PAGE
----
What is the difference between a 'growth' investment and a 'value' investment?
In the current economy, people seek for ways to make money by investing in stocks that, in their opinion, will come to a much greater value in the future. This being said, the similarity of a growth investment and a value investment is that both seek to make money in the long run by purchasing and investing in the market. The difference between the two, however, is based upon the way in which they choose to purchase and invest.
The “value” investor looks for cheap stock that have market prices that do not accurately reflect the companies assets to earnings or their future price increase potential. This type of investor knows that the buying market shifts a lot and changes its mind tremendously. Hence, the value investment is a stock that has become less expensive than what it is worth in intrinsic value. It has a lower price than what it is worth. The value investor will buy this stock because he or she feels that, in the future, the market will change and this investment will reflect or regain its actual value in an increase in its price.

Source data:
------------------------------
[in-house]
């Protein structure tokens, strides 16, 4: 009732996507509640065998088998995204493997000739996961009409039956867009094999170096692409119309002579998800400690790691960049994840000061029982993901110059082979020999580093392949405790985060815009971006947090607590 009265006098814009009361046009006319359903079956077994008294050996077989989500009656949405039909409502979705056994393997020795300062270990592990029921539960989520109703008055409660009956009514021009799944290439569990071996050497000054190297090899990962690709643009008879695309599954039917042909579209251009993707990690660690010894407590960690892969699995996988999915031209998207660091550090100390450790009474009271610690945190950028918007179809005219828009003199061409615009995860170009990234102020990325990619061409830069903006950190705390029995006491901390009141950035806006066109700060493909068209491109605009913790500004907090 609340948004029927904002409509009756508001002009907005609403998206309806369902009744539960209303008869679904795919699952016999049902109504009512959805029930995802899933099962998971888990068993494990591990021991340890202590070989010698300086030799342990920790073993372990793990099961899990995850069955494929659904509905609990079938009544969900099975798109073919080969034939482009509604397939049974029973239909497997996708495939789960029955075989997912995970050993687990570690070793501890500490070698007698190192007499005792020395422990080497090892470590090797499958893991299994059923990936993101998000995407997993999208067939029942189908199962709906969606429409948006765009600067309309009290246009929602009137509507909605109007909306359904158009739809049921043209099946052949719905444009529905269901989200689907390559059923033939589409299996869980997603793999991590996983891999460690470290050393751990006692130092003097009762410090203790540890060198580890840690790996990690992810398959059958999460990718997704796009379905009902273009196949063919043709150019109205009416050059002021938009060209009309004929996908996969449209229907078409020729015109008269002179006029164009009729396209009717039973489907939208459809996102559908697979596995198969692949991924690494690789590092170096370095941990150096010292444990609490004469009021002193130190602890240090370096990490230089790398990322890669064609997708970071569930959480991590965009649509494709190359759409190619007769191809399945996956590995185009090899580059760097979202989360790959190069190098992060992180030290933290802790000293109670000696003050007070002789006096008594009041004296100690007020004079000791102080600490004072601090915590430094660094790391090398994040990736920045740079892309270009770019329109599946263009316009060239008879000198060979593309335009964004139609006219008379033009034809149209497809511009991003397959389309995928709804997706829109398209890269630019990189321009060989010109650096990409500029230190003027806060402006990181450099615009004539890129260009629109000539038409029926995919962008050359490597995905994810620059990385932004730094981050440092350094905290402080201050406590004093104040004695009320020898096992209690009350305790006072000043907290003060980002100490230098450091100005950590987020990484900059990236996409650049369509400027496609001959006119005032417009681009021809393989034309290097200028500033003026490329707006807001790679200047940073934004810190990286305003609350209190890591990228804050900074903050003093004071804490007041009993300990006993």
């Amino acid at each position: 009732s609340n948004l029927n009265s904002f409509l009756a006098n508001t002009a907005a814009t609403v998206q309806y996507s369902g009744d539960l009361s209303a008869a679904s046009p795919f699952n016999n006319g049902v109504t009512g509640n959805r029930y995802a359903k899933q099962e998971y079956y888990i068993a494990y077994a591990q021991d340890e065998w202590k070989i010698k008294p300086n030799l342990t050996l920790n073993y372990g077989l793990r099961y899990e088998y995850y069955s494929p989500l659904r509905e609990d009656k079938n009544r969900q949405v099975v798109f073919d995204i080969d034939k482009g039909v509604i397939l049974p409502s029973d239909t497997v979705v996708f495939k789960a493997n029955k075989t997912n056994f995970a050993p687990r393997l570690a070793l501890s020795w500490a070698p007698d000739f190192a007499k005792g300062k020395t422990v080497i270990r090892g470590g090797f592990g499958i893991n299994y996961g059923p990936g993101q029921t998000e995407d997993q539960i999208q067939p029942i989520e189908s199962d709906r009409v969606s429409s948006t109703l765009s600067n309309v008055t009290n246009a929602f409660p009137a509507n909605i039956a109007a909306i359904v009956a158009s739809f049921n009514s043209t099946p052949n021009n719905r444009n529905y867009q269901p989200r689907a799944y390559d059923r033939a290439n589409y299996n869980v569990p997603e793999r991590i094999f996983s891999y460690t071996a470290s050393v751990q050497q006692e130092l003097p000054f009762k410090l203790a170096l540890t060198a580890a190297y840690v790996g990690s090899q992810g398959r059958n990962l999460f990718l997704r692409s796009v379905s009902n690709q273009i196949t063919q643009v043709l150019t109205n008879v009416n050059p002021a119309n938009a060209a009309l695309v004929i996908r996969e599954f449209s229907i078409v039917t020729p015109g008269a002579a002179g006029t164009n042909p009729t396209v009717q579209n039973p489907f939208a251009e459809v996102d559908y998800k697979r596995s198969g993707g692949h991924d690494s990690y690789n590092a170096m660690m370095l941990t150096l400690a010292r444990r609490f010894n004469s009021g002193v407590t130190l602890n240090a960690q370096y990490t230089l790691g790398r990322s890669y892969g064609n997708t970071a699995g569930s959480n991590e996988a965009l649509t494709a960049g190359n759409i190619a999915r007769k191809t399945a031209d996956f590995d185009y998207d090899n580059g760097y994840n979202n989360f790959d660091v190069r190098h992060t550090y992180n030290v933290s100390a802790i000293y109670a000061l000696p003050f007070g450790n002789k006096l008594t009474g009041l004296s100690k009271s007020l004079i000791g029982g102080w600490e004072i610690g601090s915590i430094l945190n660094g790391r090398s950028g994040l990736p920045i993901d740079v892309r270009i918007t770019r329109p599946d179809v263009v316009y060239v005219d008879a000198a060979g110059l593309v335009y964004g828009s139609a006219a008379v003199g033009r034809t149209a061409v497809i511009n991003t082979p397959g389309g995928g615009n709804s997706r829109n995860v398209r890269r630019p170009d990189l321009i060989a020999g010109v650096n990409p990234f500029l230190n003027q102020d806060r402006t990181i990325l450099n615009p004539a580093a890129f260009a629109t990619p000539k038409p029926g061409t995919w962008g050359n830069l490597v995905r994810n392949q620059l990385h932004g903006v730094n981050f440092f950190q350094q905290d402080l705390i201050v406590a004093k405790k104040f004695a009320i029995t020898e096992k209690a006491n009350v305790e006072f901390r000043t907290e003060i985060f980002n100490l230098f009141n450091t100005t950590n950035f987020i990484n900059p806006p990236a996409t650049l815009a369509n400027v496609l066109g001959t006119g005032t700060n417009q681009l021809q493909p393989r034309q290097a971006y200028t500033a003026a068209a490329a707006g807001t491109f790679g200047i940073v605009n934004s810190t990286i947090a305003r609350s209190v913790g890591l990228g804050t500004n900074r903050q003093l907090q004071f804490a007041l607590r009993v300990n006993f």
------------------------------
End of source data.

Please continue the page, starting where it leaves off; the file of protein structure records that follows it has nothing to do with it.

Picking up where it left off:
The “growth” investor takes the opposite approach and looks for stocks that are priced above their intrinsic value; their market price is higher than what they are presently worth. These are very often new companies that are turning all their profit back into the company to spur growth at an accelerated rate; so these companies won't offer dividends. The principal at work is that growth in earnings/revenue is expected to show up in increased valuation and increased market price.